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A Palestinian Theology of Liberation, by Naim Stifan Ateek

21 December 2018

Peter Price considers liberation theology by a Palestinian Anglican

NAIM ATEEK’s A Palestinian Theology of Liberation: The Bible, justice, and the Palestine-Israel conflict is timely, clear, and simply profound, and offers challenging wisdom. In pithy chapters, Ateek reveals an evident and profound love for Jew, Muslim, and Christian. He places the questions “Who is my neighbour?” and “Who is our God?” at the centre of the search and desire for justice and peace for all.

With the general reader in mind, Ateek offers snapshot analyses of the relationship of liberation theology to traditional theology. He defines Palestinian Christians, recounting their story from biblical times to the present, through their relationship historically to Islam, the Crusades, the coming of the Protestants, and subsequently the Zionists and the State of Israel. Ateek traces the seeds of Palestinian liberation theology to the “Nakba” — the catastrophe, when in 1948 some 750,000 Palestinians faced being uprooted, or fled in fear. Further influential factors include the Holocaust — the Shoah; the 1967 War, and the First Intifada of 1987.

The core of Ateek’s book lies in his biblical understanding placed alongside “faith encountering context”. He reveals how Palestinian Christians have studied the Gospels and the life of Jesus afresh, and committed themselves in the light of that to working for justice and peace. “Christ is the Key,” he argues, and indicates that biblical interpretation must be made by answering clearly: “Is this biblical text in harmony with the love of God for all people?”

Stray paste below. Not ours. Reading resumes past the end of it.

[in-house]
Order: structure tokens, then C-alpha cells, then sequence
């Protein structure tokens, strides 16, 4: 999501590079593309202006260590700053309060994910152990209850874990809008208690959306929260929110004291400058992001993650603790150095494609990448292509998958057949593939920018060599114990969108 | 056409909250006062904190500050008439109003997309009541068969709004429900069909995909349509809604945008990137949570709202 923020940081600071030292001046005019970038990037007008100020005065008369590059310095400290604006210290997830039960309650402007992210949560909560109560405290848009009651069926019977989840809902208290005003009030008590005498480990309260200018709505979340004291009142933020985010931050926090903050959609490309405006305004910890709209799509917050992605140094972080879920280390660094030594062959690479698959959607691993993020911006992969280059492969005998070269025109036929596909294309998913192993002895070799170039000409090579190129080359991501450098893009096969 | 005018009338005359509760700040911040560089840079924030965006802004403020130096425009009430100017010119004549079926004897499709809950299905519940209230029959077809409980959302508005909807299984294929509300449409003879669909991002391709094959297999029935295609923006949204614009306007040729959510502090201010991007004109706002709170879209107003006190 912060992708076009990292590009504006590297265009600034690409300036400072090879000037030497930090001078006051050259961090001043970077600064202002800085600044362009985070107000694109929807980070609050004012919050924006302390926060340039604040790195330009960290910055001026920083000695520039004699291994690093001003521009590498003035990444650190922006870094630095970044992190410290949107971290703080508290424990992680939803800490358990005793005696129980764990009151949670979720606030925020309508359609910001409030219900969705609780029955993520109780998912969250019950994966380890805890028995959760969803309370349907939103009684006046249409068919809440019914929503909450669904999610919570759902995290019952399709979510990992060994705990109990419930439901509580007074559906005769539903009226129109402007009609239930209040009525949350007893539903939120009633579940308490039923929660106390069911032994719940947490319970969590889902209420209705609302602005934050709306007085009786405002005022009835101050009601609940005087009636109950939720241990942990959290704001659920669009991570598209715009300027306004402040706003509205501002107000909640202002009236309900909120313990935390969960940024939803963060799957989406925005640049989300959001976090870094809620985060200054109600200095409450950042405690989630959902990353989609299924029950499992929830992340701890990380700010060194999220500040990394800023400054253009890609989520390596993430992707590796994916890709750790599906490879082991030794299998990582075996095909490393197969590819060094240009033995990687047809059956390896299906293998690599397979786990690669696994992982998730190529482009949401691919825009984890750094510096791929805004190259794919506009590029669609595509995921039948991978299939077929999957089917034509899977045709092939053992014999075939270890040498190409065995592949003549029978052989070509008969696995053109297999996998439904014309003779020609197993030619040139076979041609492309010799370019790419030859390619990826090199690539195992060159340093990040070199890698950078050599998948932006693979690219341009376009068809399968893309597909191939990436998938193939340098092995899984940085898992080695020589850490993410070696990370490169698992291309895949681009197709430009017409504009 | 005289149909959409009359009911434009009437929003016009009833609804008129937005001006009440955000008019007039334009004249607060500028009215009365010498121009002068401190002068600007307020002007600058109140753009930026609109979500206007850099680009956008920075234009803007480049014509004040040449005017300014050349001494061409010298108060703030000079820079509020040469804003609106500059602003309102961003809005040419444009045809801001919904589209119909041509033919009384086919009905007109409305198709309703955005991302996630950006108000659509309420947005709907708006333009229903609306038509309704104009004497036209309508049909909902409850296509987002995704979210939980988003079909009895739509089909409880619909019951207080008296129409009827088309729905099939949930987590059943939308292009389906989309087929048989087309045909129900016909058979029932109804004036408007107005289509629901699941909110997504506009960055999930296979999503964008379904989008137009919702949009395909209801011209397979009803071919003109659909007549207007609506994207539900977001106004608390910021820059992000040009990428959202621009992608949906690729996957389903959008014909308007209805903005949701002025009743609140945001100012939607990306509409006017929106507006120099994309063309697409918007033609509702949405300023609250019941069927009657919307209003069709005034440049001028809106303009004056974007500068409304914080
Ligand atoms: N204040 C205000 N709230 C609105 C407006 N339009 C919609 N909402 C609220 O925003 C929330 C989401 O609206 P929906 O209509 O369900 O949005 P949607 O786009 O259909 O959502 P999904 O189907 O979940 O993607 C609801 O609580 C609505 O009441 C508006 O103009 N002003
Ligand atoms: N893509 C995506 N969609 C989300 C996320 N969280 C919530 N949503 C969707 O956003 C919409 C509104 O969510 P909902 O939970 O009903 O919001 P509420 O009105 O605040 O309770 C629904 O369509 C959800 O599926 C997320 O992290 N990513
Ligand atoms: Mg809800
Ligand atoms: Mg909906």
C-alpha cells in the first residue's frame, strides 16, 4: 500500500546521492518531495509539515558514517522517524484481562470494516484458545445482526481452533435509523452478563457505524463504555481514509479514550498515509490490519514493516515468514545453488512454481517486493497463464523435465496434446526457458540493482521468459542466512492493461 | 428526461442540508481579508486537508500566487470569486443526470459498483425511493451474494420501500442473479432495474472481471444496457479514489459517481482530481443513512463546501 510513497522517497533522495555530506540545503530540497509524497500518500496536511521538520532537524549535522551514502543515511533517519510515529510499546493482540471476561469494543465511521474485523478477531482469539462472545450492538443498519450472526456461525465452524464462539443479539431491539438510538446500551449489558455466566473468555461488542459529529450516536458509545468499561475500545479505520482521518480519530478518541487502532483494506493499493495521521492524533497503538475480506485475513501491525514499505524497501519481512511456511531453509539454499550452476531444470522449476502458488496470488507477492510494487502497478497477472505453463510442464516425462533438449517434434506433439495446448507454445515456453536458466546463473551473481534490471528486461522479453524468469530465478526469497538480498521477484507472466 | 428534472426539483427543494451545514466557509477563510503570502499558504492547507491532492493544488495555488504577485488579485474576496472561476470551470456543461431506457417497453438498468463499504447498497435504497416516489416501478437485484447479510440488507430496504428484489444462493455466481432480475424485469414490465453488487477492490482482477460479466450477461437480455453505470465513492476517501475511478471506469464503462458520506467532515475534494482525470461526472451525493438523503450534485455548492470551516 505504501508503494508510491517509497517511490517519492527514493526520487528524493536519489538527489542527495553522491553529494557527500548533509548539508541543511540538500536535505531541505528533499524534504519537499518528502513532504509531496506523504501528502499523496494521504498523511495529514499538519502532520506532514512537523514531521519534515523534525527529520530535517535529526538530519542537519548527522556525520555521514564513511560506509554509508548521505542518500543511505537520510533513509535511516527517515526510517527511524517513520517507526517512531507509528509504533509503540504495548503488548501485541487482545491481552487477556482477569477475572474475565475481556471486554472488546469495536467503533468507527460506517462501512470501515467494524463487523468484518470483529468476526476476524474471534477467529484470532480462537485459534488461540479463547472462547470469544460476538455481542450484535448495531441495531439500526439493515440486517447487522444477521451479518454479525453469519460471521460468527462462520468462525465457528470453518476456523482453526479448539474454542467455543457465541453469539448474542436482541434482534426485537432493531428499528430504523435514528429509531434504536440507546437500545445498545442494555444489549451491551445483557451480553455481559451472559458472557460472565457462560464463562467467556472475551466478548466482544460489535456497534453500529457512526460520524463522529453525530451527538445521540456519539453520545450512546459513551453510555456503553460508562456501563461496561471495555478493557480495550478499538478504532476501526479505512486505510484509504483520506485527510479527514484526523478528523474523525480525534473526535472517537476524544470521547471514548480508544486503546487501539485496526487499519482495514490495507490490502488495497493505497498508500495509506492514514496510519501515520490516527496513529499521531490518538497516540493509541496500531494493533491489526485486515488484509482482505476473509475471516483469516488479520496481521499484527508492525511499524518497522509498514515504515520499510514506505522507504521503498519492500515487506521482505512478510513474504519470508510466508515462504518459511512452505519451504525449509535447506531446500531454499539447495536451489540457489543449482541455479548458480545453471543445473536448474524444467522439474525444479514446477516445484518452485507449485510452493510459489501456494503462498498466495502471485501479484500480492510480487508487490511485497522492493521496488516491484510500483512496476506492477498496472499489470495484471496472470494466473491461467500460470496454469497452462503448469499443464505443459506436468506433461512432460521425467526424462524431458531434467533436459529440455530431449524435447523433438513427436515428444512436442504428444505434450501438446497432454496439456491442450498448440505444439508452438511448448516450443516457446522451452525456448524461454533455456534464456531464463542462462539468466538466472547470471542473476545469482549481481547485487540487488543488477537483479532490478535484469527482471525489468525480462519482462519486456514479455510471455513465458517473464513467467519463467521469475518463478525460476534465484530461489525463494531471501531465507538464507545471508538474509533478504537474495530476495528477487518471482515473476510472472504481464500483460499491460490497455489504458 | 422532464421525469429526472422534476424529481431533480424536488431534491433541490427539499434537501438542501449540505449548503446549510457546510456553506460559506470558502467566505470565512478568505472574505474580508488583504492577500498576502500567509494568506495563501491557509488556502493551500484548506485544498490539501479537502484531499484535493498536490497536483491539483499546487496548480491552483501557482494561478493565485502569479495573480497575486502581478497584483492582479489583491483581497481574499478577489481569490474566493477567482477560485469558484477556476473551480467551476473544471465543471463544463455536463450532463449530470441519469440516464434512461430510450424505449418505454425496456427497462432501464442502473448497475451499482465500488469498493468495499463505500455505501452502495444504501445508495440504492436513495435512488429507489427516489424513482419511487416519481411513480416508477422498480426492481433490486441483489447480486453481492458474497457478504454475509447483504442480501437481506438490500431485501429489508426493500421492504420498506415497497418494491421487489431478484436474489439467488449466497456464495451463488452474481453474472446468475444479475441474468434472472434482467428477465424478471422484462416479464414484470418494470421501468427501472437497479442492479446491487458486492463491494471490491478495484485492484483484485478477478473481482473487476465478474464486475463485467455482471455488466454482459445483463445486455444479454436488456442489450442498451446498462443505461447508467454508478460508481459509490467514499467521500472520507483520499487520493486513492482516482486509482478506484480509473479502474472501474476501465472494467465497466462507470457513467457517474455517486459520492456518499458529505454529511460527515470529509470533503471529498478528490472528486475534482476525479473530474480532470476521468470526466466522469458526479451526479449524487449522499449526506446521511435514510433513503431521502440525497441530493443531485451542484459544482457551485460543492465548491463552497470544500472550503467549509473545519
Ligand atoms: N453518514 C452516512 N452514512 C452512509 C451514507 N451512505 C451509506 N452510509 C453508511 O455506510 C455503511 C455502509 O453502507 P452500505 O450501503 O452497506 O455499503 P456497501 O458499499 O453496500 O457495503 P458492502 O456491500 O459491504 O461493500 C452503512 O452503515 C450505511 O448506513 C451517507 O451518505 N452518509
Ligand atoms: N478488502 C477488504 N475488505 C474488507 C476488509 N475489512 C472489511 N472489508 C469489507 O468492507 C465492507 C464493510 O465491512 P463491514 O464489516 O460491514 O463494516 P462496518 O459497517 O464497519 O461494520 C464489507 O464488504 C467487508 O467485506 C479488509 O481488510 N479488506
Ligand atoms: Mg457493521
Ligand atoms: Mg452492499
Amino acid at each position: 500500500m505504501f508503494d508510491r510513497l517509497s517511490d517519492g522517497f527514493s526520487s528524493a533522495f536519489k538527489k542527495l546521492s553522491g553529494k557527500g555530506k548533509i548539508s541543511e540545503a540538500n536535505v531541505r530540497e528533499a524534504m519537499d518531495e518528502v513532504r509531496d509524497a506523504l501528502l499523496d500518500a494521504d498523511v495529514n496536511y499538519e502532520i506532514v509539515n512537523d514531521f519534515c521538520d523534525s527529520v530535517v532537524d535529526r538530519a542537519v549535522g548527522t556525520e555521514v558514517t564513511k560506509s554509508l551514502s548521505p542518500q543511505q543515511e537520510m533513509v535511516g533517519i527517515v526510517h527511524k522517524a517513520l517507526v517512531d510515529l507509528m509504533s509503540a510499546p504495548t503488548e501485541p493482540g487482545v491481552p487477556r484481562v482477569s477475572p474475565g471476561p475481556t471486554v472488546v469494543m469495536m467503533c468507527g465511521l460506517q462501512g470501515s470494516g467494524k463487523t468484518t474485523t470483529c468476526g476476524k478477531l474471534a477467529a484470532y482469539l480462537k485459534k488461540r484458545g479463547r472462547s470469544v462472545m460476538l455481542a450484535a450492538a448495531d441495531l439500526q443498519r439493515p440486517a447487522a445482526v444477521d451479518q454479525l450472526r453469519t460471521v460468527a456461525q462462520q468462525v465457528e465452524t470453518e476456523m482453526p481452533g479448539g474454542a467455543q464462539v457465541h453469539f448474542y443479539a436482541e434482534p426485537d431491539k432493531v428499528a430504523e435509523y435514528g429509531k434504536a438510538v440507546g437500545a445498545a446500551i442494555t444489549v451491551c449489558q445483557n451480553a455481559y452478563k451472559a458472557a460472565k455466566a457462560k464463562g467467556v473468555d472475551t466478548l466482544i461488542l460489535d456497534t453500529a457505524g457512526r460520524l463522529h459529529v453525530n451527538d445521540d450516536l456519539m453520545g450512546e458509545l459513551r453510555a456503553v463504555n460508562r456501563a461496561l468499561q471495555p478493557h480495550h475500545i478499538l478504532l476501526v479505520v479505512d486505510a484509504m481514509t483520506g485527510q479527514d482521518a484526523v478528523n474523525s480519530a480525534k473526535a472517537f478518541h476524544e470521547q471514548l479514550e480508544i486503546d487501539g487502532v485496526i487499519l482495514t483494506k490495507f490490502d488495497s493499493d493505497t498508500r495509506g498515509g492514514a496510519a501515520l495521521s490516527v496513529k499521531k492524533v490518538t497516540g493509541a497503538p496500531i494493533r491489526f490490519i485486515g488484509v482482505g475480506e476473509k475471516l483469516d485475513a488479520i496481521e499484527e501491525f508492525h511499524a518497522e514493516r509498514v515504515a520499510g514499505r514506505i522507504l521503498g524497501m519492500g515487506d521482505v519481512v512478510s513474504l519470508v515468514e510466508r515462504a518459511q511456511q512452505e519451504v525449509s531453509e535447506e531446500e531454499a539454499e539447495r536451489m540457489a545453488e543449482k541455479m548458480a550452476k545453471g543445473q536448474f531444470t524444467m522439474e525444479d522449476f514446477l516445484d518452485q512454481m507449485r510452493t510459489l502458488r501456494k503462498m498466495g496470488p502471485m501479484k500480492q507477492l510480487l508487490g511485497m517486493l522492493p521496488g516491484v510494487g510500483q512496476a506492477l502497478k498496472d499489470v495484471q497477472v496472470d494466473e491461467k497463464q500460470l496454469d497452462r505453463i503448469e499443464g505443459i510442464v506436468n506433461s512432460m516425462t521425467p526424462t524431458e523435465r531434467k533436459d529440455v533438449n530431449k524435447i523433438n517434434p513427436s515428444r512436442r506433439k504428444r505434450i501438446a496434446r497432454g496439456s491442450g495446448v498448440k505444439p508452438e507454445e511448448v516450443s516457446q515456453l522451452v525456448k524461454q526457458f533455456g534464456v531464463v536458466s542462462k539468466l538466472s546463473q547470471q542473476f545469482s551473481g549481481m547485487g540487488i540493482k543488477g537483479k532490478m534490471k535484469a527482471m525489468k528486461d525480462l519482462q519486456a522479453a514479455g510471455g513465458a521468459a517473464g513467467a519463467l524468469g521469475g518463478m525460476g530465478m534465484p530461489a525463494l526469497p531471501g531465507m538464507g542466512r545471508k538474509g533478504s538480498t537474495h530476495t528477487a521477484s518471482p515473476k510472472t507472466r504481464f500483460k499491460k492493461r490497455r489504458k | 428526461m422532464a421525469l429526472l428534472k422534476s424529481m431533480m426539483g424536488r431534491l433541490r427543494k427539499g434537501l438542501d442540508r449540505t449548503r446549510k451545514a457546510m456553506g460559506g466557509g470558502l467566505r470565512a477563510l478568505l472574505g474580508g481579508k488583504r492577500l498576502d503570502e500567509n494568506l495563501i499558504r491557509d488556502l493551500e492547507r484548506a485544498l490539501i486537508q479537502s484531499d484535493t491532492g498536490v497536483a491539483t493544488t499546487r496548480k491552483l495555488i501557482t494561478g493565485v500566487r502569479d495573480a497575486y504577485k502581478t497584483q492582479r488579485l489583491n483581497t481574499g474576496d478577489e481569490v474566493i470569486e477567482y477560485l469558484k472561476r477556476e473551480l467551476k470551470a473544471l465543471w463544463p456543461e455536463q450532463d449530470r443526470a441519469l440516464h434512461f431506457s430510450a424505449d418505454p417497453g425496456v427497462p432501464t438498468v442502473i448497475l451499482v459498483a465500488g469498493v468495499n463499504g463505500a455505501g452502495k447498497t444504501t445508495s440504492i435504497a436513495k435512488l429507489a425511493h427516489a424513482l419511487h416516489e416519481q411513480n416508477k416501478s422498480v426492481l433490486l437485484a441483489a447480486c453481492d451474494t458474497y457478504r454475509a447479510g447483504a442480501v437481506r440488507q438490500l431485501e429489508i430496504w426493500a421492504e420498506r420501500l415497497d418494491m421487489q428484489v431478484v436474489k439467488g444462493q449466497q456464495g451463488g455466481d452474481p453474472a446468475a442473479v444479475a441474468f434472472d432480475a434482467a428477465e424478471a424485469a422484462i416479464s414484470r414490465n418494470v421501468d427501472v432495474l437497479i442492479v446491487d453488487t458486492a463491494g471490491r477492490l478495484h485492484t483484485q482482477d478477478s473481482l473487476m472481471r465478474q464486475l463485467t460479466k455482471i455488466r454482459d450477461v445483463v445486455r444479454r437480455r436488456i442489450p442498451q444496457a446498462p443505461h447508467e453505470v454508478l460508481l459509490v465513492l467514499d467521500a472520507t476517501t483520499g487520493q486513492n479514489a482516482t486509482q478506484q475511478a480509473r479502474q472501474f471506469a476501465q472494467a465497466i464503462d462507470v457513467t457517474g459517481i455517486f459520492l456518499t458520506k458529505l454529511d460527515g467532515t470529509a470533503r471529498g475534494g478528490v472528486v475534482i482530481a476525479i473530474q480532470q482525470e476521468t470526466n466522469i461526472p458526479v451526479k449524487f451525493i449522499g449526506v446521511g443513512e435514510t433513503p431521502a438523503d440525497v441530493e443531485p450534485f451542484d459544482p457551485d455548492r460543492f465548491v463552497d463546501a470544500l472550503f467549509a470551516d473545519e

Tracing the development of religious thought in the Old Testament, Ateek concludes with a thought-provoking commentary on the theology of Jonah. This, for him, unlocks the door to Jesus’s re-interpretation of the Tradition, bringing Jesus’s focus on God as love, and source of justice and peace.

Addressing what is required for resolving the Palestinian-Israeli conflict, he offers a sevenfold analysis of justice, out of which a Peace Circle could emerge. Concluding with a reflection on the work of the Sabeel Ecumenical Centre, founded in Jerusalem in 1987, he reminds us all that the resolution of this conflict is the responsibility of all who claim allegiance to Christ, the Prince of Peace.

The Rt Revd Peter Price is a former Bishop of Bath & Wells.


A Palestinian Theology of Liberation: The Bible, justice and the Palestine-Israel conflict
Naim Stifan Ateek
Orbis £16.99
Church Times Bookshop £15.30

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